Just as the owners Harneet and Devina Baweja open their second venture directly opposite, I finally visit Gunpowder on White’s Row. So good is the first sitting, that I go back a week later to try the other dishes I didn’t get round to. Homely, authentic, and with a slightly modern/upmarket take on the dishes, it rivals Dishoom very, very well.
Stepping in to the small bare-brick space, you understand why the sign says to wait outside to be seated. The inward swinging door fits perfectly to just about avoid the person sitting on the first table, and from there on in, it’s a narrow and short walk way to the back. Inside it feels trendy without being East London try-hard, minimalist and neat without really doing it on purpose; black stools and tables, a couple of higher tables near the bar, and a convenient window table for two are all that’s inside.
The instant hit on the nose of heady spices and scents acts as the amuse bouche getting you excited and curious about the adventure to come in this modern cave. Also in the mix of foodie smells is Jasmine incense, which together encompass a traditional Indian household for me. I’ve always been so impressed by the never ending combinations of herbs and spices that somehow never clash in Indian homes or foods!
For the dishes, as ever with sharing plates, I’d encourage you to gather a good size group so you can taste more; either that or come with a very good appetite! There are now three infamous dishes at Gunpowder - vermicelli venison doughnut, the pulled duck oothapam, and lamb chops - all are very special but I shan't be discussing them here simply because they should already be on your list to order. Instead, I want to shine some light on other dishes which have had a bit of a back seat in comparison.
The aloo chaat here has been given so much more time and attention than others around. The new potatoes have been boiled and then baked (or pan fried) to have a crinkly, crispy skin with perfectly fluffy insides. Carefully smashed and then mixed with chickpeas, masala, chilli and coriander, topped with plain yogurt and sweet tamarind, it’s the contrast you’ll want on your plate for the other dishes to follow.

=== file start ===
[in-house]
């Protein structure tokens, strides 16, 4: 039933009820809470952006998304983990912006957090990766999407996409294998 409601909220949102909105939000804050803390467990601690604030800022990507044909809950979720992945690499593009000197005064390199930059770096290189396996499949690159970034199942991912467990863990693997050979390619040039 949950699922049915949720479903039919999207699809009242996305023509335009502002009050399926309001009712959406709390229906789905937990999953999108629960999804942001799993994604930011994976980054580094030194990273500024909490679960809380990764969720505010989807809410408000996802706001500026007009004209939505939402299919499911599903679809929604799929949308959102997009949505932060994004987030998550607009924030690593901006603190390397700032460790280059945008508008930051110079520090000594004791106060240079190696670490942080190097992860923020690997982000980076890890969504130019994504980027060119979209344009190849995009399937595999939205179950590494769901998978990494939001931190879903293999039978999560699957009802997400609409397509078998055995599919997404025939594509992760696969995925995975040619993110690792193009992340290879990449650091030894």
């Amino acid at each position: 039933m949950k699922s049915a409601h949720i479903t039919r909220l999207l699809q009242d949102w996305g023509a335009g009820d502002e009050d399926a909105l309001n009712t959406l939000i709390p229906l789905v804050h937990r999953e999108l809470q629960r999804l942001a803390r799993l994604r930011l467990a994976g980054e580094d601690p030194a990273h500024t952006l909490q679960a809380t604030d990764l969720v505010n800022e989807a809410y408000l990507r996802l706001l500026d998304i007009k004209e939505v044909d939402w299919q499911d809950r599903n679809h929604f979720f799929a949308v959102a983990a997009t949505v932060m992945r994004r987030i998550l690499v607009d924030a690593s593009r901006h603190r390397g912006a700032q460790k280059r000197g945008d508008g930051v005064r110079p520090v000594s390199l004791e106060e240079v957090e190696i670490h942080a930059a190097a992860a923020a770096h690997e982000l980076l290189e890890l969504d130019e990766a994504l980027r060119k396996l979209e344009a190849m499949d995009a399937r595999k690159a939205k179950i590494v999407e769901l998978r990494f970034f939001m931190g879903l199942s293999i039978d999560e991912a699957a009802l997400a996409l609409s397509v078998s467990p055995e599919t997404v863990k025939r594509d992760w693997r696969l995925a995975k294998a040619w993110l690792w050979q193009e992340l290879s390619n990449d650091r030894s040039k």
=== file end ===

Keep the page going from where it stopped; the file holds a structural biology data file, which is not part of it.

The egg masala couldn’t get more authentic making me so joyously happy, transporting me back to the Motherland herself. On the surface, it’s pretty simple - two boiled eggs, halved, with a thick, ruby red gravy on top - but don’t be fooled. The layered flavours in the masala are exactly what you want in an Indian gravy; a bold richness starting with patiently sautéed sweet onions, a thwack of smoky and deep masala spices (no doubt the chef’s own combination) and then a lime-y tang and a chilli hit to finish. All of this sitting on top of two humble eggs, adding a creamy dimension and a silky texture, garnished with crispy kale, is the stuff that can turn me into a vegetarian quite happily!
But not quite yet. Chicken hasn’t ever been something I’d order but that changed on my last trip to India, where I became mesmerised by proper tandoori chicken. I’m not talking about the raspberry-hued joints from the local curry house, but the real stuff, the juicy and perfectly charred pieces on the bone. The baby chicken in Gunpowder is clean, succulent and tastes likes it’s providing all those essential aminos, proteins and other good stuff your body loves to have. Every piece is soft, including the breast, with the smoky char and earthy spices you always want but hardly ever get on this continent from such a dish.
If I could make a regular weekly booking here, I honestly would. The Indian food game is getting stronger in London which is only music to my greedy ears. Gunpowder though, is the place that once you’ve been, you want to show it off to others for purely selfish, tongue/stomach-motivated gains. Go now.